Ghana is one of the most visited countries in West Africa, full of history, culture, scenery, and wildlife. But while most tourists visit the popular sites, like the National Museum, Nkrumah Memorial Park, and the Elmina and Cape Coast slave forts, few venture to attractions in the farther reaches of the country. For those adventurous travelers who aren’t afraid to travel long distances, Ghana offers a wealth of historical and picturesque sites to explore. Here are seven less frequented places.

  • Pikworo Slave Camp / Old Slave Trail

The story of the transatlantic slave trade didn’t begin on Ghana’s coast, but rather it started in Ghana’s interior, in places like Pikworo where slave raiders terrorized local villages. Pikworo is a remote community in northern Ghana near the Burkina Faso border. It was once a base used by slave traders to store Africans captured from northern villages. It was in Pikworo where those captured Africans started their trek to Salaga and Saakpuli slave markets, then on to the coast for shipment to the Americas. Several rocky landmarks remain, including the dining rocks, “Punishment rock”, watchtower, and a cemetery for dead slaves. The Salaga and Saakpuli slave markets still exist, but are decayed and in disrepair.

Pikworo Slave Camp, Photo credit: Sucram Yef, Flickr

  • Gwollu Slave Defense Wall

Gwollu is one of only 2 remaining slave defense walls in Ghana and is a stark reminder that capture and slavery remained a risk, even after the slave trade was abolished by the United States and England in 1807. The double ringed wall, crafted of mud and grass bricks, was erected in the 19th century to protect the town from local slave raiders who incessantly attacked the region. A thick inner wall protected the homes in the community and a second outer wall encircled their farms and water sources. The wall has been preserved and a portion is fenced and covered. This remote community is located in the far north, close to the Burkina Faso border.

  • Paga / Sacred Crocodile Pond

Paga is also located close to the Burkina Faso border and is known for a sacred crocodile pond where locals believe the crocodiles hold the souls of the village’s deceased. The crocodiles are docile and allow guests to pet and feed them. Guests must pay a small fee to a local tour guide for interpretation and the purchase of live chickens to feed the crocodiles.

  • Mole National Park

Mole National Park is Ghana’s first and largest protected nature reserve and the only place in the country where you can see elephants in the wild. Antelope, bushbucks, monkeys, warthogs, and baboons can also be seen, and very rarely lions, leopards or hyenas. Both guided driving and walking safaris are available. Mole is located in the Savannah region, about 11.5 hours north of Accra and 3.5 hours west of Tamale by road.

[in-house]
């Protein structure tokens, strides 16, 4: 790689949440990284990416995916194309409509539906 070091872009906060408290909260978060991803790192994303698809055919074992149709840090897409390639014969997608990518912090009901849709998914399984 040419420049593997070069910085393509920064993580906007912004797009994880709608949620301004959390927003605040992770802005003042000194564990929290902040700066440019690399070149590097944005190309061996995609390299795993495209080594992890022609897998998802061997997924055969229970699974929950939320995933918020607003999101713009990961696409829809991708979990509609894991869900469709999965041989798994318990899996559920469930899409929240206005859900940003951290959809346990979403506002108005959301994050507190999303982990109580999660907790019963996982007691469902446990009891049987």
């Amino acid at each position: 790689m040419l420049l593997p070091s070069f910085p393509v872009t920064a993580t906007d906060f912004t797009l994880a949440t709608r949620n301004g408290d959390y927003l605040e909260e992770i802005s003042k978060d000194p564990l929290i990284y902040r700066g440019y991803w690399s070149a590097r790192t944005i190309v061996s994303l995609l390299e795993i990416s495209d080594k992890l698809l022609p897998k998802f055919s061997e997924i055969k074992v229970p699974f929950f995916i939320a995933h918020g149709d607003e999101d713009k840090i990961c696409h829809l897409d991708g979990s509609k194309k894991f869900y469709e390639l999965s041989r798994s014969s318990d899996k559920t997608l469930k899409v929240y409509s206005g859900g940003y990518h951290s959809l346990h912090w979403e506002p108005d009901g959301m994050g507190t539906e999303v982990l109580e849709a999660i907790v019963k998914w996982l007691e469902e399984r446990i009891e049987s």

• Amedzofe/ Tafe Atome Monkey Sanctuary

At a height of 2,500 feet, Amedzofe is Ghana’s highest settlement, perched at the foot of Mount Gemi. The village offers breathtaking vistas, a waterfall, forests, a cool climate, and plenty of hiking opportunities. Volunteer villagers run a community visitor center where they offer tours and share the history of the community. Thirty minutes north, the villagers of Tafe Atome welcome visitors to visit and feed bananas to the Mona monkeys inhabiting the nearby tropical forest. The villagers have protected the monkeys for more than 200 years because they believed the monkeys were spiritual beings that protected the village. Both are located in the Volta region, about 3.5 hours northeast of Accra near the Togo border.

  • Lake Bosomtwe

Lake Bosomtwe is Ghana’s only natural lake and one of only a handful of meteoric lakes in the world. Considered sacred by the Ashanti ethnic group, it is believed the lake was created about 1 million years ago when a crater formed by an asteroid impact gradually filled with rainwater. The area offers serene lake and mountain views, as well as opportunities for birding, fishing, hiking, swimming, and canoeing. Lake Bosomtwe is located in the Ashanti Region, about 5 hours northwest from Accra, and is perfect for those wanting to commune with nature and escape from the city hustle and bustle.

Nzulezo Village, Photo credit: Rachel Zack, Flickr

  • Nzulezo Village

Nzulezo is a remote stilt village located in the Western region, about 7 hours west of Accra near the Ivory Coast border. Legend has it that a snail led the inhabitants to establish a new home there and today the snail remains the protective spirit of the village. The 400-year-old community is built entirely on stilts on Lake Tandane and is accessible to the public by dugout canoe from the town of Beyin. The village has a small guest house, food stalls, and a bar for visitors. Visitors are allowed every day except Thursday, which is a sacred day to the lake, according to local tradition. On Thursdays, it is forbidden to use and work on the lake for any activity.